How does your passion for sewing influence your style? enable your style? hinder your style?
I look at clothes completely differently than 5 years ago. I have much more appreciation for good quality clothing. When I see cheap stuff I always think I can just as well make it myself, but then, the really great stuff is often too expensive and I think: oh, I’ll just make it myself. So I am really not buying much anymore. But then I get disappointed when I am not happy with my sewing… I wish I could make technically perfect, amazing clothes all the time, but I’m not quite there yet.
Does your passion for sewing influence/enable/hinder the style of those around you?
Hm, I don’t think so. Theater people are pretty unusual in their style anyway. But I think I have encouraged many to try sewing something themselves at one point or another…
Has your style changed with time?
Well I have definitively become more stylish over the years of my sewing. The first things people sew usually have this home-sewer-style. Don’t get me wrong, it is nice on some people and I love individuality, but I wanted my clothes to look more professional. So I had to learn what it is that makes a garment look stylish, fashionable, instead of just groovy alternative… What I want to wear and therefore want to be able to make certainly improves my sewing, because I am not happy with just “sewn-together”, I want a very crisp, clean look on my things. I basically want people not to see that I make my clothes and be super surprised when they find out.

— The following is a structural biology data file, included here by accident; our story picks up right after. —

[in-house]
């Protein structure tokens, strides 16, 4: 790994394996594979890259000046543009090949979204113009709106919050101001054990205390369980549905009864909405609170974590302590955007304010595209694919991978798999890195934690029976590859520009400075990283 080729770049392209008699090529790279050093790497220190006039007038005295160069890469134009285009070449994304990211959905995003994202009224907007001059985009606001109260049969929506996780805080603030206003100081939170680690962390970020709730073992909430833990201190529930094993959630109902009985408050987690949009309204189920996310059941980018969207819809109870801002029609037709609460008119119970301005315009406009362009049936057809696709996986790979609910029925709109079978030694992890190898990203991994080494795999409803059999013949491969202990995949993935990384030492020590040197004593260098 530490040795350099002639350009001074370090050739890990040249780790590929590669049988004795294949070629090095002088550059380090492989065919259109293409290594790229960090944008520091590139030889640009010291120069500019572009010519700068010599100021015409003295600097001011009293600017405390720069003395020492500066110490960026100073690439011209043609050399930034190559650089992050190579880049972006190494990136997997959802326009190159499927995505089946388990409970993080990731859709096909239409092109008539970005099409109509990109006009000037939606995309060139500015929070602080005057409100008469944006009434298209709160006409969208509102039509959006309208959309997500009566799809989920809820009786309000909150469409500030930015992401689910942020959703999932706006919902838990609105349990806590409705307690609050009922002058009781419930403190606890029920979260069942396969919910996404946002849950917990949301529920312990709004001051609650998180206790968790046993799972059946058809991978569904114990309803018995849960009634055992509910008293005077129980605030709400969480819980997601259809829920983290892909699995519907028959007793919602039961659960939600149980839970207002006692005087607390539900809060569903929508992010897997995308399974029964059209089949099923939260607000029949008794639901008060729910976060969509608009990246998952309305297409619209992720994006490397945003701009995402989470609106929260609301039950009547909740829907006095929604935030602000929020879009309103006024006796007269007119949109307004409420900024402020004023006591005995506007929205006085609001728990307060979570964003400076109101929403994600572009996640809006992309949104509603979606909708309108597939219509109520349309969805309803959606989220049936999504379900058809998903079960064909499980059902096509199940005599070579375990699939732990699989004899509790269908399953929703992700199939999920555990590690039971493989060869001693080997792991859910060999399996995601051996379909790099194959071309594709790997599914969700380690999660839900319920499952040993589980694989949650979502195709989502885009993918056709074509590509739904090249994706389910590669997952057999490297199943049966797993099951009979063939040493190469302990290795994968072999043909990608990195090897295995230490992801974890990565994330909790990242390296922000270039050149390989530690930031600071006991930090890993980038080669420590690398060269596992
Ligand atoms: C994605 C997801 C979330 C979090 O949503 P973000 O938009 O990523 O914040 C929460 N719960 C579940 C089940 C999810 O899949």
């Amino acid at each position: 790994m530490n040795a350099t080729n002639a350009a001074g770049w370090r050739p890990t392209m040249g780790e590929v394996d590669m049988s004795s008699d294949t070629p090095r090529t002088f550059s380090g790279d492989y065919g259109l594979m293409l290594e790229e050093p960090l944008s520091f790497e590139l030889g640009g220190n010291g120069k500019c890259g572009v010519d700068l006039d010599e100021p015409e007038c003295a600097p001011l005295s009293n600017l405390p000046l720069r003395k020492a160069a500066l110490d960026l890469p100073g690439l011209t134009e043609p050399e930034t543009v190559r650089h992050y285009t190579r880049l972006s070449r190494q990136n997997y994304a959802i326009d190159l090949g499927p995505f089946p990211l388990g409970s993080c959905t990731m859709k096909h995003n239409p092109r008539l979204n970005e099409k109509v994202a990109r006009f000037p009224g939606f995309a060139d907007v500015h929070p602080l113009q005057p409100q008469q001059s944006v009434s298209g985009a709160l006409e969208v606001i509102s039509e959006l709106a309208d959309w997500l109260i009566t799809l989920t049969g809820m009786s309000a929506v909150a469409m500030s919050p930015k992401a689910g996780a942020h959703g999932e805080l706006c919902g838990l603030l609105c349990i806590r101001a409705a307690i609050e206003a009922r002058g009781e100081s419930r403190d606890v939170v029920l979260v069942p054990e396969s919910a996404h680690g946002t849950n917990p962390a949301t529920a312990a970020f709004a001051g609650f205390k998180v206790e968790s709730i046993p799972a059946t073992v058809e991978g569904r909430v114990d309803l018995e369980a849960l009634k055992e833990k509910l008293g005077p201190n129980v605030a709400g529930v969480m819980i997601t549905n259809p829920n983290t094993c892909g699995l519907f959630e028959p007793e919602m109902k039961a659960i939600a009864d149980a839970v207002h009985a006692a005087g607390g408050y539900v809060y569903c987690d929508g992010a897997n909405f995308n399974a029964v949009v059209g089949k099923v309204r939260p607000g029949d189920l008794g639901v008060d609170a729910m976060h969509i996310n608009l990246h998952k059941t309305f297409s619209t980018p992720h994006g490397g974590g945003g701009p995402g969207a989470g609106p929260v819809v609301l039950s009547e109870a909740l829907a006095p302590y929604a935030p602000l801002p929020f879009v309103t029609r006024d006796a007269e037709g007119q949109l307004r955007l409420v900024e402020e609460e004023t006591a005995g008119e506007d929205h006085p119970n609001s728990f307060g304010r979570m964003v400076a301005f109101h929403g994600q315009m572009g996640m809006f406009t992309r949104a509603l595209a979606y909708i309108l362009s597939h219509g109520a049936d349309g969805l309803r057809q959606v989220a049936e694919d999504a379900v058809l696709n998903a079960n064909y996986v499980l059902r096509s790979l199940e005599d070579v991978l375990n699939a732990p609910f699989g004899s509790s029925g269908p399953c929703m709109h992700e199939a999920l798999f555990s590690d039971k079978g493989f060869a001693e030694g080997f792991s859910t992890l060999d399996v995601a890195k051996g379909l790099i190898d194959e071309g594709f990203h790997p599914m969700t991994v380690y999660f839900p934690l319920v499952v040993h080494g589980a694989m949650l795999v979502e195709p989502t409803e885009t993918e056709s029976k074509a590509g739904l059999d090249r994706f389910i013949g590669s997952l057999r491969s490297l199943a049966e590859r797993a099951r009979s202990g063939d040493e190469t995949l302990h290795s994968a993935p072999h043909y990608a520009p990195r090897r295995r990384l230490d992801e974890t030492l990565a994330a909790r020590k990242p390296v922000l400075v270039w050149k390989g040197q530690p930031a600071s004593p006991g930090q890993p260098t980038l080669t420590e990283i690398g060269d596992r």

What about in the beginning: Did you learn to sew so that you could have a certain style?
Not a certain style, but just certain clothes. I didn’t have much money, and sewing up my own stuff was a cheap alternative, since I usually just took fabrics I found at my moms, or I bought it cheaply. Luckily, in the beginning, I didn’t really see my own imperfections, I was just thrilled by the fact that I could put on something I made myself. I sometimes wish I still was that easy on myself!
Does your style require that you are able to sew?
In a way, maybe. I want to have a unique style, a very personal one, and sometimes it is hard to find such things. I can’t go to the big department stores, I dislike labels that people only wear because they are labels, and designer clothes are expensive…
Anything else you would like to say about sewing and style?
I found that making things is a cure to buying too much. We all buy way too much stuff! I recently took a shoemaking class in London and made a pair of shoes, and it gave me such a thrill that I decided I want to make everything myself now… I will actually follow up on that a bit and put together an outfit that I make entirely: underwear, socks and accessories included. There is so much more gratification in making than in buying. I’ve been flying on that high for a while and might soon be able to stop buying any clothing for a whole year. I’m in a bit of a trial state, observing, but if I am honest, I probably have enough clothing fort he next five years anyway…